Coaching Tips from Thich Nhat Hanh

Thich Nhat Hanh is a 93-year old Vietnamese Buddhist monk who has been one of the most influential spiritual leaders on earth for the past fifty years.

Below are some of his teachings that apply to archers (actually they apply to all people, but this is showing how they apply to archers).

  1. The most precious gift we can offer anyone is our attention. When mindfulness embraces those we love, they will bloom like flowers.” (Thich Nhat Hanh)

For coaches coaching an individual sport, you do not have to divide your attention up amongst many team members. Attending to your students, one by one, allows you to give this gift. Of course, if you are constantly interrupted, or let your phone interrupt you, of your mind wanders, or . . . you will send the exact opposite message. There are communication techniques that can be used by coaches to strengthen your relationships with your archer-athletes. One is called “mirroring.” when an archer indicates they have an idea, the first thing to do is to repeat it back to them and asking, “Did I get that right?” In this manner you are saying: I paid attention to you; I heard what you said. Then, rather than dismiss their idea out of hand (even if it deserves to be), asking your student to think it through and analyze whether they think it will work at least shows them how to do this for themselves when they are on their own. And, from time to time, you can offer: “I don’t think that will work, but do you want to draw it to see for yourself?” And, then have them try it. You may find out you were wrong or they may find out you were right. Obviously you don’t want to designate a large amount of practice time to ideas you do not think will work, but on occasion, it may be very helpful to both of you.

  1. To be beautiful means to be yourself. You don’t need to be accepted by others. You need to accept yourself. When you are born a lotus flower, be a beautiful lotus flower, don’t try to be a magnolia flower. If you crave acceptance and recognition and try to change yourself to fit what other people want you to be, you will suffer all your life. True happiness and true power lie in understanding yourself, accepting yourself, having confidence in yourself.” (Thich Nhat Hanh)

We have often said that archery is an exploration of ourselves, a journey into self. Knowing ourselves, as archers, and trusting ourselves, as archers, is key to competitive success, for example. We find out many things about ourselves from our participation in archery. And we, as coaches, offer tidbits of wisdom, such as “Shoot your shot.” This is not because your shot is special or better than anyone else’s, but it is the one that you know best. Our current culture may promote narcissism but archery certainly does not.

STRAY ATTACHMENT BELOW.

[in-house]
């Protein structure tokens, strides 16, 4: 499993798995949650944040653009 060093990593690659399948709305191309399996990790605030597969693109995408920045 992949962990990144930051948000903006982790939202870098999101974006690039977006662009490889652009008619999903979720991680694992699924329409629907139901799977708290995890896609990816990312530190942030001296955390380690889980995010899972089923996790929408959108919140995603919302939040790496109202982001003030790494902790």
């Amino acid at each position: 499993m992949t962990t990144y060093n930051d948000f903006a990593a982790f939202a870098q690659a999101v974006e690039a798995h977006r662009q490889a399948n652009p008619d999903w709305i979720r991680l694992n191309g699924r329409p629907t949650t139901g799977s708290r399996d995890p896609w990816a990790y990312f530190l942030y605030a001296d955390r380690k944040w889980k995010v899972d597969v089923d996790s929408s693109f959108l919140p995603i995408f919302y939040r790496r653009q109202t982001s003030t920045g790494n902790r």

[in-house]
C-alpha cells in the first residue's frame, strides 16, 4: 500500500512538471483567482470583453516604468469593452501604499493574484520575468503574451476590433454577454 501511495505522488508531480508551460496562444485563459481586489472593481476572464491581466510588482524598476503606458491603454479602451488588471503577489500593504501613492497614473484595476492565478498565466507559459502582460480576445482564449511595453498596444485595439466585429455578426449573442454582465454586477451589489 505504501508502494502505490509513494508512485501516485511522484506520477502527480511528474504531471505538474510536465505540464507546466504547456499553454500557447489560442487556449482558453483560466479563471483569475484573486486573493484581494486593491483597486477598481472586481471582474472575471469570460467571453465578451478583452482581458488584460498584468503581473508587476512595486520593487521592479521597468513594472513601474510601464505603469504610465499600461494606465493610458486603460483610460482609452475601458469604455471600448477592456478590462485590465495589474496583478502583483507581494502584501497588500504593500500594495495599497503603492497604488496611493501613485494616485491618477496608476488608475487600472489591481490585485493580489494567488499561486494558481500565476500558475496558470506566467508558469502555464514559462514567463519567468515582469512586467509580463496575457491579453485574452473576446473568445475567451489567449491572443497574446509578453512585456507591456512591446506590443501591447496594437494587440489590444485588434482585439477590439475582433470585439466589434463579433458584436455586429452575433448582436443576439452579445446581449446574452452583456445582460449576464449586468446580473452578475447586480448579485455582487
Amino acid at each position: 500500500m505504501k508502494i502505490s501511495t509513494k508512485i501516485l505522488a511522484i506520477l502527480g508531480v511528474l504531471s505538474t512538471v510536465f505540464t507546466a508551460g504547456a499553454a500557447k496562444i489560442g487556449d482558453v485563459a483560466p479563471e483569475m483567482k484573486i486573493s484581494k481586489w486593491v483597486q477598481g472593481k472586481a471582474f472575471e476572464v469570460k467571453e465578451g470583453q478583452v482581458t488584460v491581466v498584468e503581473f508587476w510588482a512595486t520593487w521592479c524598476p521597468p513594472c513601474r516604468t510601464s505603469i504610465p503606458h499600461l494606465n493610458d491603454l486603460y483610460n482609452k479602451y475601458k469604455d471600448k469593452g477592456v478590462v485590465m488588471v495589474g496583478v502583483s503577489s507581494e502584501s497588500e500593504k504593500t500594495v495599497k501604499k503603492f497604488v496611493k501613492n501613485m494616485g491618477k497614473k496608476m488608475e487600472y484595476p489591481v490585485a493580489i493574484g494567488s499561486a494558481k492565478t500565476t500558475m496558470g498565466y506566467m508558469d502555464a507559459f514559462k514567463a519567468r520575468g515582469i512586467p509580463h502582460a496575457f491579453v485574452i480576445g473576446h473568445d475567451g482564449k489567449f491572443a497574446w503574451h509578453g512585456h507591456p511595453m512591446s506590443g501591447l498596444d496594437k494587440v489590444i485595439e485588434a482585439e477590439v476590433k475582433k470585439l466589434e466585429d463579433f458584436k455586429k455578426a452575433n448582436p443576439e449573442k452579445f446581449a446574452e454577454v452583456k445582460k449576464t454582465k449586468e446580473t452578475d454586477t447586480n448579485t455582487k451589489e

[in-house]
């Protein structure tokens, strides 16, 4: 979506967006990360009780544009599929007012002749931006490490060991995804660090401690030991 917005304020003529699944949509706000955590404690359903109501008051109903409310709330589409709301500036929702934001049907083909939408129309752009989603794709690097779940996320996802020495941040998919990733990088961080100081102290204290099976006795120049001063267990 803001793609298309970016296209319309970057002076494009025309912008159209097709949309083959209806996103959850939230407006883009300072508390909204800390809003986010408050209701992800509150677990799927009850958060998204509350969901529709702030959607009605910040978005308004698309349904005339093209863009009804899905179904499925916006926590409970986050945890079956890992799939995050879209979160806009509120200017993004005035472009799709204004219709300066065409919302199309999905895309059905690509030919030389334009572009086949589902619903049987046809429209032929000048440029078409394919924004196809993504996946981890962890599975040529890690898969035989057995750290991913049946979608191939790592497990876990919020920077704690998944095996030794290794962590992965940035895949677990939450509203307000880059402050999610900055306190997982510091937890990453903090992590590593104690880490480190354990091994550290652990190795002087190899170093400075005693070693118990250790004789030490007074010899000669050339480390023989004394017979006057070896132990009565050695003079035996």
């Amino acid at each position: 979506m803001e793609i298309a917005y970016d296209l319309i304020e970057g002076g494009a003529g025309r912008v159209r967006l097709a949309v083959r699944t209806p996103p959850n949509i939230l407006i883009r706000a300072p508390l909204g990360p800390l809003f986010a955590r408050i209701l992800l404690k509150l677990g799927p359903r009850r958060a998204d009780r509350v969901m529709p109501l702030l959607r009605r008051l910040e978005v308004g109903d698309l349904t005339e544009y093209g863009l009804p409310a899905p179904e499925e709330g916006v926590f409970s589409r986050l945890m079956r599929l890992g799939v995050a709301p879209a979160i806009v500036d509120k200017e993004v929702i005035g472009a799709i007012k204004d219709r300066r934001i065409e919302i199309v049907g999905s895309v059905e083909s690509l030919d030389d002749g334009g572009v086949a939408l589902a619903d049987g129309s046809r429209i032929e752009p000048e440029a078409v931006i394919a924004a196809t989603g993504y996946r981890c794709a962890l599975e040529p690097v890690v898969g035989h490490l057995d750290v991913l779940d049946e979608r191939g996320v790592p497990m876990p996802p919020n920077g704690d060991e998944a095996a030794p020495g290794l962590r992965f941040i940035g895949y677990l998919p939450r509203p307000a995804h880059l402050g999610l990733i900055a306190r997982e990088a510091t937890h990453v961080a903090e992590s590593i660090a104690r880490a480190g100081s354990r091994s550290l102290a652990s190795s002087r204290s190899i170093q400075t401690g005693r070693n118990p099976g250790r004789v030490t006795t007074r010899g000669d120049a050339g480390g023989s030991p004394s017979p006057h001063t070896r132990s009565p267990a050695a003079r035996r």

1. The best way to take care of the future is to take care of the present moment.” (Thich Nhat Hanh)

Is there anything about a repetitive sport, like archery, that this is not pertinent to? We are constantly asking our students to perform in “the now,” and avoid speculation on the future or dwelling on the mistakes in our past.

  1. Your breathing should flow gracefully, like a river, like a watersnake crossing the water, and not like a chain of rugged mountains or the gallop of a horse…Each time we find ourselves dispersed and find it difficult to gain control of ourselves by different means, the method of watching the breath should always be used.” (Thich Nhat Hanh)

Focusing on our breathing is still the most potent tool and archer has to re-establish calm during tense, competitive moments.

Interestingly, all of these things apply to our daily lives, which I think is what Thich Nhat Hanh was referring to. Do you think he might have learned these things through archery?

1 Comment

Filed under For All Coaches

One response to “Coaching Tips from Thich Nhat Hanh

  1. Good post, thank you. The breathing is a great reminder to work into practice. I have definitely been lax on that recently, having done most practices over zoom. Going to have to take a step back and look at what practice segments will need re-enforcement now that we are getting closer to shooting outdoors and together again. Any thoughts for practices that have been virtual for a while?


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